[Date Prev][Date Next][Thread Prev][Thread Next][Date Index][Thread Index][Subject Index][Author Index]

Re: Jeholornis



Brad McFeeters <archosauromorph2@hotmail.com> wrote:

Should that be said about _Archaeopteryx_ when _Jeholornis_ is clearly a side-branch? Which tail shape allows for better flight ability?


A good question. One hypothesis is that the long tail, equipped with feathers down its length (a rectricial "frond"), acted as a sort of "third wing" in the early stages of flight evolution - at least as exemplified by _Archaeopteryx_, _Jeholornis_ and _Rahonavis_. As the flight ability of birds progressed, the tail's role in generating lift diminished. Thus, the tail skeleton became shorter, by fusion both proximally (with the synsacrum) and distally (as the pygostyle), and the tail feathers formed a rectricial fan. Steve Gatesy has done a *lot* of interesting work on caudal functional anatomy in theropods, up to and including birds.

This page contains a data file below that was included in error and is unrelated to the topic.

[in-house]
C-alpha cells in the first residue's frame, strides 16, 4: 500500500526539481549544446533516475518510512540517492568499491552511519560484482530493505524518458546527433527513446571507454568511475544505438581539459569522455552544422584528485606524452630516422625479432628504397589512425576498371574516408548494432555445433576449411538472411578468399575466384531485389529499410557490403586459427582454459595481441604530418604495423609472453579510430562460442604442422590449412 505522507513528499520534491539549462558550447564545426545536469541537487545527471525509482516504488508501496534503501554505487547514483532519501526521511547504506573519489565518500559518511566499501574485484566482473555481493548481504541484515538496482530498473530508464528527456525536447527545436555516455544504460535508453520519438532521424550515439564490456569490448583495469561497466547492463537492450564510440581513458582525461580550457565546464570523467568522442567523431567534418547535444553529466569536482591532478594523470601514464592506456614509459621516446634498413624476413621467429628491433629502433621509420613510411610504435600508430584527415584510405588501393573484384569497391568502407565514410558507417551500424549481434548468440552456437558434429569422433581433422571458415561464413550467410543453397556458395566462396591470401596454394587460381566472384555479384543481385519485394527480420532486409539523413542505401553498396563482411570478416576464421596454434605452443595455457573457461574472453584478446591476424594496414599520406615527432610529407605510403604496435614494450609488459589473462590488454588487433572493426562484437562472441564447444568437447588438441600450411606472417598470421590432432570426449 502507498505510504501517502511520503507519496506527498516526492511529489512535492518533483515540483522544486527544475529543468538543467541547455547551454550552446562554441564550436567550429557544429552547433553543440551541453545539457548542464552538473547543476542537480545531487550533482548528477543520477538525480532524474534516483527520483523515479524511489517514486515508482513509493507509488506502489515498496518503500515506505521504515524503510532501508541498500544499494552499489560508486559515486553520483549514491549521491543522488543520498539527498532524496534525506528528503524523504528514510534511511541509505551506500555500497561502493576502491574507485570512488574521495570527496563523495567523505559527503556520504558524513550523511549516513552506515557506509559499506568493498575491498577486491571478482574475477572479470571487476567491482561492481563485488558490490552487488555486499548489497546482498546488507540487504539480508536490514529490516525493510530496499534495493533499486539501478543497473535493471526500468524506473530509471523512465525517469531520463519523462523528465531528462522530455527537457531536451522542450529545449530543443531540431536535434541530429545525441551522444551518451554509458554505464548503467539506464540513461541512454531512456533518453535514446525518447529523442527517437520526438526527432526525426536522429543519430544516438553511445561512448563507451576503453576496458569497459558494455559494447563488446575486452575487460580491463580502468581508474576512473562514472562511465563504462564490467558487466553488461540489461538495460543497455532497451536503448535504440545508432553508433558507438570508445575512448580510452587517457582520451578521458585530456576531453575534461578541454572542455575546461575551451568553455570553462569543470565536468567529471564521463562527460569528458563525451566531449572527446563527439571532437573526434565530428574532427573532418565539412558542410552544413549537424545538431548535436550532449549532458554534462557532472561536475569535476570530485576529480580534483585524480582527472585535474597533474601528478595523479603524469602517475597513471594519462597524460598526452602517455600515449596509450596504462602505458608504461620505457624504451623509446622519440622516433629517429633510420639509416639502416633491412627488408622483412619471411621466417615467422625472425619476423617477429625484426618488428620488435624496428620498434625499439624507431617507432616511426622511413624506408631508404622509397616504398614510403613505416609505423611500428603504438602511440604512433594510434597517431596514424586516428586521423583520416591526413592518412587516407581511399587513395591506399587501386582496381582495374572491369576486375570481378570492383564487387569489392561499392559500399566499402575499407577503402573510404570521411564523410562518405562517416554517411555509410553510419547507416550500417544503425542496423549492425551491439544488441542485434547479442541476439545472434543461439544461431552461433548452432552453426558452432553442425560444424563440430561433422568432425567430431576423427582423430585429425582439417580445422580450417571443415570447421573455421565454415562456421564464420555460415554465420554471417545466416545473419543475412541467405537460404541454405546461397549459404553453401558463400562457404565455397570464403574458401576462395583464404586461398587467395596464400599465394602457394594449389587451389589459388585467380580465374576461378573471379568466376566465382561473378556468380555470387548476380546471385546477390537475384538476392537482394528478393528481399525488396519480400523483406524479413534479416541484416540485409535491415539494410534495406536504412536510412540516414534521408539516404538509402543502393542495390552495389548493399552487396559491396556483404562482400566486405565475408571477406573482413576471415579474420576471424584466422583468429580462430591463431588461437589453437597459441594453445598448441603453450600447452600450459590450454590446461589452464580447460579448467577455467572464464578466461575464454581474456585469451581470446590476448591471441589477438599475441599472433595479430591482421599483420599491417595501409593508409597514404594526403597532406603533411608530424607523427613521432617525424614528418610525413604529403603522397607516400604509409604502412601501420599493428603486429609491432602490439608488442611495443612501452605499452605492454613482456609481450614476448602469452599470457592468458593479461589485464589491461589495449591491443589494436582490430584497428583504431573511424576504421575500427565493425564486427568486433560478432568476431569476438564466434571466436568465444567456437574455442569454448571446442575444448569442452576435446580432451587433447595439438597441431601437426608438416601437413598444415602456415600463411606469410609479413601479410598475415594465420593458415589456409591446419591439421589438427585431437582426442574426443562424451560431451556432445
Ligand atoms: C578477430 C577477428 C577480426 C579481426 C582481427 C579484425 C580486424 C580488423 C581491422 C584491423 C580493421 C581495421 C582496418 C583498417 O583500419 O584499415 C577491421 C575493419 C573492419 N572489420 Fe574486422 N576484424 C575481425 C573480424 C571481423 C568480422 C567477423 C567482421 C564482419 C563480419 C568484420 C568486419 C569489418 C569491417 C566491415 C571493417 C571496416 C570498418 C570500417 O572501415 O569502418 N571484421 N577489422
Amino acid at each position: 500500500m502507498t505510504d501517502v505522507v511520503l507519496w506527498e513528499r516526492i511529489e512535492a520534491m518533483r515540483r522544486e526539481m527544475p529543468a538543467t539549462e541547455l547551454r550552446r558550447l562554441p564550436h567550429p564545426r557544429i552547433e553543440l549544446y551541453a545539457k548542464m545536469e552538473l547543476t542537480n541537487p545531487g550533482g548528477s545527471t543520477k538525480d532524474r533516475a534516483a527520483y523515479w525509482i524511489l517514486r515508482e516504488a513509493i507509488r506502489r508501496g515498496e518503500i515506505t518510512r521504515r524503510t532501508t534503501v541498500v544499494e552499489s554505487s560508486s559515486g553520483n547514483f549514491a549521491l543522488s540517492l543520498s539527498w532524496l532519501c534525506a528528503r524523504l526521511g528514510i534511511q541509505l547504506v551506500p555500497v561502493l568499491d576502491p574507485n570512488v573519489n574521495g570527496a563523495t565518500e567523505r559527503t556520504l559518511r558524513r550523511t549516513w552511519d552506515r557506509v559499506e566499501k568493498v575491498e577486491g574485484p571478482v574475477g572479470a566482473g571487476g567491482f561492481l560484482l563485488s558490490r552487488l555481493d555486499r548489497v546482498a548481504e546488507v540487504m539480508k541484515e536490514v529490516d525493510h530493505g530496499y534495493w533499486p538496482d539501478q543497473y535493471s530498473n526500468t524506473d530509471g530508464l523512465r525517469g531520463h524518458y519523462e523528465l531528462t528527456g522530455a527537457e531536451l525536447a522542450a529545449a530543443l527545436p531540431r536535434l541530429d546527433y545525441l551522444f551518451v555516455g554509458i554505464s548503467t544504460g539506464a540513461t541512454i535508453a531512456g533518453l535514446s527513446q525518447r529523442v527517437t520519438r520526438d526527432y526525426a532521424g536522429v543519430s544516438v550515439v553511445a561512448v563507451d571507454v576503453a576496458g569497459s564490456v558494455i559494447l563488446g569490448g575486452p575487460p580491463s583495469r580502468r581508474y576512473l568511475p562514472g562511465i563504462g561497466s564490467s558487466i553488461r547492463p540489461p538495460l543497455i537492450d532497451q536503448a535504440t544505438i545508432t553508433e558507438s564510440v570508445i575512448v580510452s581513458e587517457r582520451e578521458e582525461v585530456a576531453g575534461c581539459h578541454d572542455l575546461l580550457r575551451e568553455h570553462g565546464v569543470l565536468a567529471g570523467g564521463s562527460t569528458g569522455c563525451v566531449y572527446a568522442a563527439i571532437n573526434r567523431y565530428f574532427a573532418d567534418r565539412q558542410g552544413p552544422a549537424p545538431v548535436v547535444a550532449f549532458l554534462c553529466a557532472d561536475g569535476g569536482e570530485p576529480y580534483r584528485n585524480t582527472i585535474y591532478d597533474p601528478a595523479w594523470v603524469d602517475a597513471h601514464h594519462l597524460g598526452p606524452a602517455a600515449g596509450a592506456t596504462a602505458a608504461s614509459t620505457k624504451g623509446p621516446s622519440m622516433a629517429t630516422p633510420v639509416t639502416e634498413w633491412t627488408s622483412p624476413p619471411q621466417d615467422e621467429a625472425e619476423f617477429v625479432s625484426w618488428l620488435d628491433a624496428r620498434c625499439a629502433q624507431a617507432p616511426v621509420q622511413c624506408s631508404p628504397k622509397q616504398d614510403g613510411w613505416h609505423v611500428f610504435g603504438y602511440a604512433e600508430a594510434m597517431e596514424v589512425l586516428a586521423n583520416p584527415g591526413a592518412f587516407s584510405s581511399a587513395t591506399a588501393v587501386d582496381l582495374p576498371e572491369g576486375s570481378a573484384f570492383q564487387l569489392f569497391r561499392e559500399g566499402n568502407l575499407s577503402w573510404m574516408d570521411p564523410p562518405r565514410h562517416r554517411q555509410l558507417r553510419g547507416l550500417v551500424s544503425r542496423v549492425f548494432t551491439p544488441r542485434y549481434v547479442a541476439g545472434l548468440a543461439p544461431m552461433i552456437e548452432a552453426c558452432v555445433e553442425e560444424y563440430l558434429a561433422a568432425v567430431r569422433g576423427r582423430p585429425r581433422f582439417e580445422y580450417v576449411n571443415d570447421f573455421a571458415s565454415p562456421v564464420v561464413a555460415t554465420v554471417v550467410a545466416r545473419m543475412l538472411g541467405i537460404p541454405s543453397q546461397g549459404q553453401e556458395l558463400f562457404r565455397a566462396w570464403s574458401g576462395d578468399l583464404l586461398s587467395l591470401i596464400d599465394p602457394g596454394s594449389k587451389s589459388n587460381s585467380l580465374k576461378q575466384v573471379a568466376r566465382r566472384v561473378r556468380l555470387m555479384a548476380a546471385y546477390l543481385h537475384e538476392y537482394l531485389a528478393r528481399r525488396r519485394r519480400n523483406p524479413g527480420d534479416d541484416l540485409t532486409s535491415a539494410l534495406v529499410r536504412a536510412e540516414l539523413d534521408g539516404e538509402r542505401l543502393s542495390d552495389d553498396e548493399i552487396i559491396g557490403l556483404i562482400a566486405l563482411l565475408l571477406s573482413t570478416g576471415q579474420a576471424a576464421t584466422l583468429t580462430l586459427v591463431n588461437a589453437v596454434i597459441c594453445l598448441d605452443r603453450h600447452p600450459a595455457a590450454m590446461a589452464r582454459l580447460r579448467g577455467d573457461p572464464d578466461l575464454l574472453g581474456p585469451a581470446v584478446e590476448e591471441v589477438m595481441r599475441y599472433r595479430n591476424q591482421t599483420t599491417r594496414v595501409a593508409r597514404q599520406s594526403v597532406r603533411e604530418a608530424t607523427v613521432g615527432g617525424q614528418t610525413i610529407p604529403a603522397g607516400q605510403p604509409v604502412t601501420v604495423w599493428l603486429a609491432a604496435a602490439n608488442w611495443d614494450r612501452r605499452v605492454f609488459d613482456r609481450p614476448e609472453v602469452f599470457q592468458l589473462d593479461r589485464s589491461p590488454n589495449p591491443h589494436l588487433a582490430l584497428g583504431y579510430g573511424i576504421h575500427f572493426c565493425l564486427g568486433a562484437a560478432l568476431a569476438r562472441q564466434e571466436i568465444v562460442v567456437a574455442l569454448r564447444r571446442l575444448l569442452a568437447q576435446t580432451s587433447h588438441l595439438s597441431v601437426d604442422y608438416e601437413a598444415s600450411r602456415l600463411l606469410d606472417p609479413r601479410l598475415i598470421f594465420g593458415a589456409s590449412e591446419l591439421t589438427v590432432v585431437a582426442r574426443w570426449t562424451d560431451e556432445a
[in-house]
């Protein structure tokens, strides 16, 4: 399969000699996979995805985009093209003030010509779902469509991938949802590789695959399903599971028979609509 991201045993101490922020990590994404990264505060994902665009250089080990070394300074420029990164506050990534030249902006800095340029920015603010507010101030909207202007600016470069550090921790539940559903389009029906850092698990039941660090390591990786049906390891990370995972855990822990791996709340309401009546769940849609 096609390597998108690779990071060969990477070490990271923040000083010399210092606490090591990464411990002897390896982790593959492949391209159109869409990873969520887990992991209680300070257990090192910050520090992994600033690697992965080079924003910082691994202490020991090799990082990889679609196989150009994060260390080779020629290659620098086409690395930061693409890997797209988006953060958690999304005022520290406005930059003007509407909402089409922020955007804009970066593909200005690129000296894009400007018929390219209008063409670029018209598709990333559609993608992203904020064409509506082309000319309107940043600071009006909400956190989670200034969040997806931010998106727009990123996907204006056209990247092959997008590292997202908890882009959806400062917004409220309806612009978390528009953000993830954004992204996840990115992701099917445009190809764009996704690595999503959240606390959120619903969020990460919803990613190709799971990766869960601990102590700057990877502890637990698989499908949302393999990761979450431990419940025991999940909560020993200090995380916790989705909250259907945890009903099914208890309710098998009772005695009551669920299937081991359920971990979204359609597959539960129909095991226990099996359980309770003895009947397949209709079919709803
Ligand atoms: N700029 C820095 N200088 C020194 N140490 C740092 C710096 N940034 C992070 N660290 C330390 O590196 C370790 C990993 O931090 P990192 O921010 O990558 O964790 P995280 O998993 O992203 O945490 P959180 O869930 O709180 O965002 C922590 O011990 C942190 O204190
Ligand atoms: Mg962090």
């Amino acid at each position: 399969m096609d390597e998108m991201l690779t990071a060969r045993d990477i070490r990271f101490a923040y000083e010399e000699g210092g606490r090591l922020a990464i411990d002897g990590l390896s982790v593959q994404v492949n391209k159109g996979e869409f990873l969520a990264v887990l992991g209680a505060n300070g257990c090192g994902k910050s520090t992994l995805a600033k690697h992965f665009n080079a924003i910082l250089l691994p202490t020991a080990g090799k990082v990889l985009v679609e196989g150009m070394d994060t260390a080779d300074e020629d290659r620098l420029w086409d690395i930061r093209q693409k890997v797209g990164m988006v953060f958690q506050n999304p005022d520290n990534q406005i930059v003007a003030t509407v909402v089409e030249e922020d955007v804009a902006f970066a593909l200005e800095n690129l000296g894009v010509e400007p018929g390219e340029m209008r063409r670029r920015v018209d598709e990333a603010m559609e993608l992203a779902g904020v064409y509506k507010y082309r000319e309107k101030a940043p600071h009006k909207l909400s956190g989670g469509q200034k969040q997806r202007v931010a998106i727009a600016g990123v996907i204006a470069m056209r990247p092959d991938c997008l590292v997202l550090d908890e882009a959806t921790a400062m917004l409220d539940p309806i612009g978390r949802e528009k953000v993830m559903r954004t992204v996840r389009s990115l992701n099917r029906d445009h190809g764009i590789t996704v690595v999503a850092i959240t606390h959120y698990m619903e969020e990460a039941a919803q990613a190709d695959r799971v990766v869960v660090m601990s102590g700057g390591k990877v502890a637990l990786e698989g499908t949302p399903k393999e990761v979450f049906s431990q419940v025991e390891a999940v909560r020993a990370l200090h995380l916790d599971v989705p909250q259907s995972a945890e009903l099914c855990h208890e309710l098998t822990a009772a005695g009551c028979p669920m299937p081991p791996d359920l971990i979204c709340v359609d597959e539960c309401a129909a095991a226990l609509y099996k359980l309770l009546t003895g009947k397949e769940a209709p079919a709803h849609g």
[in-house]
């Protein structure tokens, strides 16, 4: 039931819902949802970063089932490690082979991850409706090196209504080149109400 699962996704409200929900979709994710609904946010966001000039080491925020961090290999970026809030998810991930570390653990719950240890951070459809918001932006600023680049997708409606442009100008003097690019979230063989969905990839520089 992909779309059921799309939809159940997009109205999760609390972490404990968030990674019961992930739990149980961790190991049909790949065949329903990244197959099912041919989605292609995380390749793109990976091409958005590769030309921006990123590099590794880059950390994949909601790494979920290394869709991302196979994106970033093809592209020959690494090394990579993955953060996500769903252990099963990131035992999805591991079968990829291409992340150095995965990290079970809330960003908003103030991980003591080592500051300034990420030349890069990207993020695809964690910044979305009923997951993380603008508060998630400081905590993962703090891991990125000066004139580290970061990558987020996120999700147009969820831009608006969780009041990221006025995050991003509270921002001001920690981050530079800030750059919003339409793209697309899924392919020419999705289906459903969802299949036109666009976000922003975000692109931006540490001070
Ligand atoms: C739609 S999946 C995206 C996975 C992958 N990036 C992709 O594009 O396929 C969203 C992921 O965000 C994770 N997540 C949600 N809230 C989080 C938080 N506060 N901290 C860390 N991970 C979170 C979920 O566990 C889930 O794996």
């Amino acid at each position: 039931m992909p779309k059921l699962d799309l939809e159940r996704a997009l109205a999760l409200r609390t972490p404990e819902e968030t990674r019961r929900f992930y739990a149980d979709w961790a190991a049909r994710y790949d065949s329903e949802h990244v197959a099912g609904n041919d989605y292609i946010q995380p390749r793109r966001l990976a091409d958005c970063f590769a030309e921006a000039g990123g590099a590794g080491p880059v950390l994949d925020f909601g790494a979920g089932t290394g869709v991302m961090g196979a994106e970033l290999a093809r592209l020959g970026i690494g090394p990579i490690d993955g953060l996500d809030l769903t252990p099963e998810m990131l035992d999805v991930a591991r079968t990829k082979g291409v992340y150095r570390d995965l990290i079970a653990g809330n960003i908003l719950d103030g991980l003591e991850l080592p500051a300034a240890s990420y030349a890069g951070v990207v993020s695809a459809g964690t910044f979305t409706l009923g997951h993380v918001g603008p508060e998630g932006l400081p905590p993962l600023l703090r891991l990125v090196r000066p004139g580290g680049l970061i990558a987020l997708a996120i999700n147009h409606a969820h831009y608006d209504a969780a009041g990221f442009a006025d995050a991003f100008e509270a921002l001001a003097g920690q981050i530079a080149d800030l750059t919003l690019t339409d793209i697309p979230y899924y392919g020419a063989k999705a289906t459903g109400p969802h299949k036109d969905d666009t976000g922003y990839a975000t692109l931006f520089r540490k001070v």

Tim

_________________________________________________________________
MSN 8 helps eliminate e-mail viruses. Get 2 months FREE*. http://join.msn.com/?page=features/virus